Tel Aviv residents are hoping they will not suffer the woes of Jerusalem as bulldozers began working Wednesday on a new light rail system.
The Jerusalem light rail system began service last month after years of delays, lack of coordination, mammoth traffic jams, inconvenience and blunders.
The Tel Aviv system got off on the wrong foot 15 years ago with a cornerstone laying ceremony that remained little more than that due to financial problems – until Wednesday, when underground work began simultaneously at three different locations.
The system is planned to include subway tunnels and is scheduled to be completed by 2017.
Galit Assaf Shenhar, who was general manager of the multi-billion dollar project and has been demoted to deputy general manager, told Globes she does not know if residents will suffer like their counterparts in Jerusalem but stated that an “intensive period of the work will be in 2013-15 when the tunnels are dug and the train stations are built."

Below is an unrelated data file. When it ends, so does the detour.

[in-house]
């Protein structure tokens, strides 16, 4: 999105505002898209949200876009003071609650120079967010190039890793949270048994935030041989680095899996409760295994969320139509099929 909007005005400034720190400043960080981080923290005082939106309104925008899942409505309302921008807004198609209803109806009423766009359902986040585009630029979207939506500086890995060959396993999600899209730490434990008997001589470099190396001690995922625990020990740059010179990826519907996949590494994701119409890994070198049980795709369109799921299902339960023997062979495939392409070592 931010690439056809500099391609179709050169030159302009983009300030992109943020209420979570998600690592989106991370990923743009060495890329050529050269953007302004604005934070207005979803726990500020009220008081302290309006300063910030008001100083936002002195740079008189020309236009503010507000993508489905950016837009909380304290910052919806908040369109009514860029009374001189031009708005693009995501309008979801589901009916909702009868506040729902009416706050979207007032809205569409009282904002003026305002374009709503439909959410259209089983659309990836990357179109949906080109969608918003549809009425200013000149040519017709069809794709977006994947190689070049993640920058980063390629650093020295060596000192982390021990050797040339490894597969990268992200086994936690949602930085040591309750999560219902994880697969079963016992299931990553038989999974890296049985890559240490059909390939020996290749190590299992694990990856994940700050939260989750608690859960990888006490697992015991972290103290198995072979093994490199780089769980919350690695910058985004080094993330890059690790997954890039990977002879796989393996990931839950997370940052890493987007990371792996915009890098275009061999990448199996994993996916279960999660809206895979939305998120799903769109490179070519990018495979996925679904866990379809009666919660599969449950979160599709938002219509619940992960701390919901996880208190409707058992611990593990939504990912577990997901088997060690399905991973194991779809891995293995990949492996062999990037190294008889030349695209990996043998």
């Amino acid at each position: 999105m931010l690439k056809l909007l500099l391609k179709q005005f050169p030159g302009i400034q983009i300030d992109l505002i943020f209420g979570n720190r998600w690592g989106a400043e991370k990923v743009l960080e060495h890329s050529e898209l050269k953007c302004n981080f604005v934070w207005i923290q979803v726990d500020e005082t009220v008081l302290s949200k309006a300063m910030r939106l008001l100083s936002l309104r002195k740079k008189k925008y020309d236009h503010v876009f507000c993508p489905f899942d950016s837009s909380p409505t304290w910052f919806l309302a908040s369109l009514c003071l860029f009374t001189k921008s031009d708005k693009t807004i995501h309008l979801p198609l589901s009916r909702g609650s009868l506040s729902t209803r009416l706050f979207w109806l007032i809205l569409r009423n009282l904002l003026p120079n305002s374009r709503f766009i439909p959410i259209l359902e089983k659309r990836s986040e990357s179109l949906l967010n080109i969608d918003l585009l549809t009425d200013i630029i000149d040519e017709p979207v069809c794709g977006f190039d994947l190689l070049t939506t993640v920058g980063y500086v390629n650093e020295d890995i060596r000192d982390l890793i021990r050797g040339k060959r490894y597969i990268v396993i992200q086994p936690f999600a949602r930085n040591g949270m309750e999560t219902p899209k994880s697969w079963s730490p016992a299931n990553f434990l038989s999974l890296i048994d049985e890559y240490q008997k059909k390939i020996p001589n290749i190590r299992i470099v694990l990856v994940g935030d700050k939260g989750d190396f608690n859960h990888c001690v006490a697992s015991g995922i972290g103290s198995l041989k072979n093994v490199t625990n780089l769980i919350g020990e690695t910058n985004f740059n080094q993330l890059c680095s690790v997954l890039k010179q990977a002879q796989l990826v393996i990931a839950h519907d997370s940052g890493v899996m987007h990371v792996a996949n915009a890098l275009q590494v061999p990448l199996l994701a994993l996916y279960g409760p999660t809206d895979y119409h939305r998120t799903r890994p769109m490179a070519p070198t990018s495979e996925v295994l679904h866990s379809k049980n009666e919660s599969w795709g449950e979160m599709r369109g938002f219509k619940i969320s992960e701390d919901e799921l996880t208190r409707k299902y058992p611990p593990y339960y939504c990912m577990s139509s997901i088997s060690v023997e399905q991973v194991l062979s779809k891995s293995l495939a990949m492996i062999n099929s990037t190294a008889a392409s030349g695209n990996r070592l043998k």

Hoping to avoid the pitfalls of Jerusalem’s project, she added, "We saw and learned from similar projects around the world. The main lesson is that there will be mistakes, but so long as the continuity of decision-making isn't derailed, progress is possible. We'll closely work with a steering committee, and we have the support of the Ministry of Transport and Ministry of Finance, so I'm optimistic."
The project involved more than 20 international tenders that were issued this year.
The subway system on the light rail line will make Tel Aviv the fifth city in the Middle East to have a subway system. The others are Cairo, Tehran, Dubai and Haifa, which operated its short Carmelit line in 1959.